Education Pays

According to the US Bureau of Statistics from the Labor Department a person with an Associate’s Degree, earns a median pay of $41,596 per year. This is a whopping $187,200 more than a high school graduate median pay over 30 years of working[1].

If your costs for NORCO College are $6000 (tuition, books, transportation, and personal costs) for each of two years, and you live at home, your investment in education will earn you a huge dividend of 3100 percent over 30 years!


A bachelor’s degree increases your earnings by another half million dollars over 30 years.

After Community College if you pay for a California State University bachelor’s degree (full time), and did not work, or get grants or scholarships to reduce the cost it will cost about $78,000 including living costs. The extra money you would make with a bachelors degree is $18,000 per year, so you would pay for the education in just 4.3 years with the higher pay. This is a 23% return on your educational investment. Any banker would take that deal!

But if you did not go to community college, your cost would be closer to $150,000 and your return on investment would be just 12%. This is still very respectable, but you can see how much sense a Community College investment makes.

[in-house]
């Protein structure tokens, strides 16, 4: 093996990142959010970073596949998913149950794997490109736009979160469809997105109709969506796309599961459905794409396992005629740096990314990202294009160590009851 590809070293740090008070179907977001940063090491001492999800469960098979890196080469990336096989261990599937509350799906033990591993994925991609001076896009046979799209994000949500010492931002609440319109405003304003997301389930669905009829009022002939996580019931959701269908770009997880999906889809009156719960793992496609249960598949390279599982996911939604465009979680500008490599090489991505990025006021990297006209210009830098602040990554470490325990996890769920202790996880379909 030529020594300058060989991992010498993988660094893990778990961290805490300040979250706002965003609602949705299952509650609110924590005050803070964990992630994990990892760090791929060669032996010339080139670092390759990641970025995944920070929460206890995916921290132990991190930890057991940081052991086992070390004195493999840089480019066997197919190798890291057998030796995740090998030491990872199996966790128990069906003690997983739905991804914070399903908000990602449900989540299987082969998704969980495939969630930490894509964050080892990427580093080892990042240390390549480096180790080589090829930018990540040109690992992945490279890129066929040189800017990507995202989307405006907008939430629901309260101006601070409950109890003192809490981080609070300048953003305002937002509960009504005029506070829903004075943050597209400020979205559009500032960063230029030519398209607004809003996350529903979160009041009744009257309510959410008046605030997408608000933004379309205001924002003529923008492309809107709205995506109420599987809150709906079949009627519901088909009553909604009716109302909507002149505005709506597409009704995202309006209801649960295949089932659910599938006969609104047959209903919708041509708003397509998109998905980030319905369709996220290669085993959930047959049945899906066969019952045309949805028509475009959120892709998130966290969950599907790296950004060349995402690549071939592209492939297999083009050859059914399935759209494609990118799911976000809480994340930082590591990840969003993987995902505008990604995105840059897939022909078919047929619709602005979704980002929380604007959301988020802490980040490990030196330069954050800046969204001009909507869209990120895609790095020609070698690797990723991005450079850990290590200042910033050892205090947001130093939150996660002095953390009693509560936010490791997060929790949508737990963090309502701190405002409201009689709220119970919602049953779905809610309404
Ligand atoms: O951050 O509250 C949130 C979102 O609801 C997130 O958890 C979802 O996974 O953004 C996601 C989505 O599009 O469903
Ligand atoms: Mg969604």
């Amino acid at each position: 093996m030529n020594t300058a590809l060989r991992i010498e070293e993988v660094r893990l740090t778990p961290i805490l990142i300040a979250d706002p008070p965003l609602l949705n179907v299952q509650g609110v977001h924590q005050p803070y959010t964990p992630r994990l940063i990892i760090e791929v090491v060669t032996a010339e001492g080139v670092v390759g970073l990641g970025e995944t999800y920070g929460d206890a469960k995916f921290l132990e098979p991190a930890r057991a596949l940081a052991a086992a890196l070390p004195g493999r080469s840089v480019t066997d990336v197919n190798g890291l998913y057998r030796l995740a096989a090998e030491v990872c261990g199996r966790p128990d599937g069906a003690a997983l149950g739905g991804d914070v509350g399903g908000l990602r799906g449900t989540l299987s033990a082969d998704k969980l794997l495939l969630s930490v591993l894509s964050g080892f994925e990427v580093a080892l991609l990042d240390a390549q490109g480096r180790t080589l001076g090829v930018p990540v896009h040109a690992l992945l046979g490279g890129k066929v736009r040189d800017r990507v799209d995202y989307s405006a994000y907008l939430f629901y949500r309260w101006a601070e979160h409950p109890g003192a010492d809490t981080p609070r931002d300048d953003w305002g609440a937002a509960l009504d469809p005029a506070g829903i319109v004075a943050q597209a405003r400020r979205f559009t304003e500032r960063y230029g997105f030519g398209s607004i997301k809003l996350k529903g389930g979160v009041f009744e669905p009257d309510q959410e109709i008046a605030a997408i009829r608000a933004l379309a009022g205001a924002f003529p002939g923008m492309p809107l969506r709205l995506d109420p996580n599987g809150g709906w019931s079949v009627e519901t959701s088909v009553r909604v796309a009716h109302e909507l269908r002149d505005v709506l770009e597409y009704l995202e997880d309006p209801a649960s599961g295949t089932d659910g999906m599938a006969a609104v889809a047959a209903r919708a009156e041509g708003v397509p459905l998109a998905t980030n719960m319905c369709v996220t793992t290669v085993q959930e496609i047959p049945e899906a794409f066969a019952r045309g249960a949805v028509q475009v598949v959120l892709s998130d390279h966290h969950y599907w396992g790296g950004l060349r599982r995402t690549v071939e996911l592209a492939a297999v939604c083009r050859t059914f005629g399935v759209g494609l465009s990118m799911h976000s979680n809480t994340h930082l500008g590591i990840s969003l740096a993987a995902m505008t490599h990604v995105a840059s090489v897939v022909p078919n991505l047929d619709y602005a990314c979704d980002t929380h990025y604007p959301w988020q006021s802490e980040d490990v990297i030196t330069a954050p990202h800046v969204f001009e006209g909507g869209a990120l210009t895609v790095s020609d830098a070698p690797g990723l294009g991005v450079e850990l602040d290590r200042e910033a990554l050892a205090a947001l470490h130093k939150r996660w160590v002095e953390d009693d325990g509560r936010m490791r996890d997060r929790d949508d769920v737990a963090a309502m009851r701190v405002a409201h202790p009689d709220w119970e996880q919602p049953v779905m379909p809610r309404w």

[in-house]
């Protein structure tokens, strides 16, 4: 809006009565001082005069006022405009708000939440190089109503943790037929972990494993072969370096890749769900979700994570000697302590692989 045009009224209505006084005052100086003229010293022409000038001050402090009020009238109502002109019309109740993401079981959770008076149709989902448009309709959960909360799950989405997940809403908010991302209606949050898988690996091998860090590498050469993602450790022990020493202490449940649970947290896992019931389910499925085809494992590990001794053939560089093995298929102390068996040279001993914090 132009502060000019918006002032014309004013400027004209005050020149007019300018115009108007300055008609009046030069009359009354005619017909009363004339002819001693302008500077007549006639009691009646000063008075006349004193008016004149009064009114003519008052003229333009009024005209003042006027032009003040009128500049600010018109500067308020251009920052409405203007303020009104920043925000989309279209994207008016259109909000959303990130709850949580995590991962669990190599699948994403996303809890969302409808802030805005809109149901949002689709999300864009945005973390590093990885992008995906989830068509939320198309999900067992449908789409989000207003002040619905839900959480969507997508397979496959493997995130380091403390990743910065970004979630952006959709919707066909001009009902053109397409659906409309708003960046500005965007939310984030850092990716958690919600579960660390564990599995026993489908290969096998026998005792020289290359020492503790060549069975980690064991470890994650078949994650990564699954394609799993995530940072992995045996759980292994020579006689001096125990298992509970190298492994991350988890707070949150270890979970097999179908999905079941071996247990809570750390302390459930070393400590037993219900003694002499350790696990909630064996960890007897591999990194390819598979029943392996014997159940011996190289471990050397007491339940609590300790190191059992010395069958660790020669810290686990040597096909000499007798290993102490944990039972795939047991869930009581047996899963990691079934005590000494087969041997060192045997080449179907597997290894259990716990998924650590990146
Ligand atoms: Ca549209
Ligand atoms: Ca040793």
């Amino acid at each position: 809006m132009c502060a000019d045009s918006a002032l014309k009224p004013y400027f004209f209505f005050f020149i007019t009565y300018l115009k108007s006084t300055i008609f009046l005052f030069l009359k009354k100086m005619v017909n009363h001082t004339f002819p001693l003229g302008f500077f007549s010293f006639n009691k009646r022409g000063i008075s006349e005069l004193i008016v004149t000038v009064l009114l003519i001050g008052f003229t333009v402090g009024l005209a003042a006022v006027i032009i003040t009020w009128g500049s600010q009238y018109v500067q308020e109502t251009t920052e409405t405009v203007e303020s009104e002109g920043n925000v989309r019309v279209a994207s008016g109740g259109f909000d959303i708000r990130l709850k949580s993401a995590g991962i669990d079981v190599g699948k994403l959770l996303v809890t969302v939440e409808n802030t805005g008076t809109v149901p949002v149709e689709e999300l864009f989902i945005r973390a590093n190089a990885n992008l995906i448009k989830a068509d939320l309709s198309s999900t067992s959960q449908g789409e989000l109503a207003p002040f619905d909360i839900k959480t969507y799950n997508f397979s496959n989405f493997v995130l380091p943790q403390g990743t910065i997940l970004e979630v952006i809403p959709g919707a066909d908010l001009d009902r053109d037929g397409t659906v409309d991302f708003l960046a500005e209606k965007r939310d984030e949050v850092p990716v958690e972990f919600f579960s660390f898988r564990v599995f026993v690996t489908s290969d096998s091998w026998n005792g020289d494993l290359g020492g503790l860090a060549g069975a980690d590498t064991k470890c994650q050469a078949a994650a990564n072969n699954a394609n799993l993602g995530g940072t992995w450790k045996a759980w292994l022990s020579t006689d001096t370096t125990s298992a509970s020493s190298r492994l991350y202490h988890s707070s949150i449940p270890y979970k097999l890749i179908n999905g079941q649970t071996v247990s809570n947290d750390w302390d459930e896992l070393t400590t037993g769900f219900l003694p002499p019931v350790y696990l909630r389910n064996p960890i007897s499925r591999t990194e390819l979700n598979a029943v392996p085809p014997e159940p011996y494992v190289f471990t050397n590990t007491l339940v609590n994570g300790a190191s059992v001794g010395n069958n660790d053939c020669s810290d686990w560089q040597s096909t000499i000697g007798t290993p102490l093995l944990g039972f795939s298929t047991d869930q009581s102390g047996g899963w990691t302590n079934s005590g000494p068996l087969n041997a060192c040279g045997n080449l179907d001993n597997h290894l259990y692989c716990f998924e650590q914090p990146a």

Keep in mind that the major you choose and degree you earn, and the career you choose, influence how close (above or below) to the median earnings you will be. Many types of degrees are in higher demand (such as cyber security) than others (such as art and humanities). Therefore, higher demand jobs will prove to be  better educational investments than lower demand jobs. Certificated, skilled jobs also earn more than some degree programs and are not necessarily reflected in the median wages.

Selecting your career carefully is important. Higher education is no longer inexpensive, so choose your career wisely.

Career and Technical Education Increases Pay